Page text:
European Central Bank GettyImages-499737778
The headquarters of the European Central Bank (ECB) is pictured in Frankfurt am Main, western Germany, on Dec. 3, 2015. The European Central Bank cut one of its key interest rates, the so-called deposit rate, to minus 0.30 percent in a bid to kickstart chronically low inflation in the euro area. Daniel Roland/AFP/Getty Images)

European Central Bank President Mario Draghi called on eurozone member states Thursday to do more to improve the economy. Asserting that the ECB's easy-money policy has been "a success," Draghi said nonetheless more needs to be done.

"Actions to improve the business environment, including the provision of an adequate public infrastructure, are vital to increase productive investment, boost job creation and raise productivity," he told a news conference in Frankfurt, Germany

Earlier, the euro jumped to a two-week high and European shares turned lower as investors, hoping for another bit of Mario Draghi magic, got the minimum cut in the ECB's deposit rate that they had been expecting.

The ECB cut its deposit rate by 0.1 percentage points to -0.3 percent, charging banks more for parking cash with the central bank and said it would announce more easing measures. The rate cut was not as much as some traders had been expecting and it came with some confusion thrown in for good measure.

U.S. stocks fell sharply in morning trading after the ECB's actions failed to impress.

Just five minutes before the decision was due, the Financial Times inadvertently sent out a story saying rates had been left on hold and Reuters then sent conflicting headlines saying the central bank had both cut and held the deposit rate. In reaction to the reports, the euro jumped more than 1 percent against the dollar, rebounding sharply from a 7-1/2-month low hit hours previously. European stocks went from 0.4 percent higher and nudging 3-month highs to 0.4 percent lower.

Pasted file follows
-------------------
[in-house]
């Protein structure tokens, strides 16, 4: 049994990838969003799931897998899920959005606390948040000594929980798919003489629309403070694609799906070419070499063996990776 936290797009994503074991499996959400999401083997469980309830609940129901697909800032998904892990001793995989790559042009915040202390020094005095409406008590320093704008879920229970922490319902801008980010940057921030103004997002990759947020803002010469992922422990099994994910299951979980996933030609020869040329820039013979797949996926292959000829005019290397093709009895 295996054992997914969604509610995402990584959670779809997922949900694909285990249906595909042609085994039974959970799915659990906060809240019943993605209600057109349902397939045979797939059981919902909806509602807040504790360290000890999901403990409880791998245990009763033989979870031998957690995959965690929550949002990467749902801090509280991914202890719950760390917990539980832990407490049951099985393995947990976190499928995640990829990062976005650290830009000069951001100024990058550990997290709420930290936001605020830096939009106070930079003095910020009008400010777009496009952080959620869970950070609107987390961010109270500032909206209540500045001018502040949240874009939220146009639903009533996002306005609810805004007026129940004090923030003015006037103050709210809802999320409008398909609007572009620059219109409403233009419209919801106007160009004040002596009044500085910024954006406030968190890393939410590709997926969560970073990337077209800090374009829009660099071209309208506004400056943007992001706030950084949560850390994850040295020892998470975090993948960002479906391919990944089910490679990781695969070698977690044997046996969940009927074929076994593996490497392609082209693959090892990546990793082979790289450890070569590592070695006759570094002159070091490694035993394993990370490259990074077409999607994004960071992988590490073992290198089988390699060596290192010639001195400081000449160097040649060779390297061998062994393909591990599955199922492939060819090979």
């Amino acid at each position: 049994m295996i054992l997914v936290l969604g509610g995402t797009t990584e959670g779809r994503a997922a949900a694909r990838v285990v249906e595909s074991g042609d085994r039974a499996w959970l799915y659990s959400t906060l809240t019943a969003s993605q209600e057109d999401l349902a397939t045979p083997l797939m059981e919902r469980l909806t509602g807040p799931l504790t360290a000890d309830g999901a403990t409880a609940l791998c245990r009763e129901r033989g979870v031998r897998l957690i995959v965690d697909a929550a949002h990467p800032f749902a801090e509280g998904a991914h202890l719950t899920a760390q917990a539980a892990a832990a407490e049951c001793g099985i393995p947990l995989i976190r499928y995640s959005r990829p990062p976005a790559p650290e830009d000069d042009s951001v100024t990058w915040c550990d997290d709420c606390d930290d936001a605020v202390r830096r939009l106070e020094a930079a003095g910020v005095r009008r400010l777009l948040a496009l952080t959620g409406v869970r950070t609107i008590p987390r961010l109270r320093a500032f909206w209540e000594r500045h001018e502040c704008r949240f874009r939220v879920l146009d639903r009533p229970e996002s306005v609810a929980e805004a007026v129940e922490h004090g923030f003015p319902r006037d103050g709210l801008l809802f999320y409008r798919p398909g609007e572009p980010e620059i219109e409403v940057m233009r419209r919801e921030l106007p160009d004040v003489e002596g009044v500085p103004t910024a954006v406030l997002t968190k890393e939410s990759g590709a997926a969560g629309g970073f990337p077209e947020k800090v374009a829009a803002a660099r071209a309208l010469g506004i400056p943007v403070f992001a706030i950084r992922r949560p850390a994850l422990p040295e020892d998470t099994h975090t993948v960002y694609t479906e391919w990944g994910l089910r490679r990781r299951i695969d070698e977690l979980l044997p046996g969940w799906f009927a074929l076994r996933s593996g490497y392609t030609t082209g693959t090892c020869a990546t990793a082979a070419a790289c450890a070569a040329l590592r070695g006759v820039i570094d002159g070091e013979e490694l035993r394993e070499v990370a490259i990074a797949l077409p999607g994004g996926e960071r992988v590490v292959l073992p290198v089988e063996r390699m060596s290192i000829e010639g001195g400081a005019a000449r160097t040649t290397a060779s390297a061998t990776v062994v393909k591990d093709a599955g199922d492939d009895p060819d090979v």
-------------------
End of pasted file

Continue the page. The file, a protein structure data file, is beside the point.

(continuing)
Risk assets were already feeling bruised after the head of the U.S. Federal Reserve, Janet Yellen, said Wednesday she was "looking forward" to hiking U.S. rates. Yellen is appearing before Congress to discuss the U.S. economy Thursday.

"The markets had already been pricing in a deposit rate cut, and some investors had actually been looking for a bigger cut - maybe of 15 to 20 basis points," Hantec Markets' analyst Richard Perry said.

The ECB did not add to its monthly asset purchase program because extending the scheme and reinvesting proceeds were deemed sufficient, Draghi said. He added that other moves were possible later if needed and described the decision to reinvest principal repayments on bonds the bank has already bought to maintain liquidity as "very significant."

"Our asset purchase program is flexible. It can always be adjusted. We decided the extension of our horizon and especially the reinvestment of principal would be sufficient," he said.

--Compiled from Reuters reports.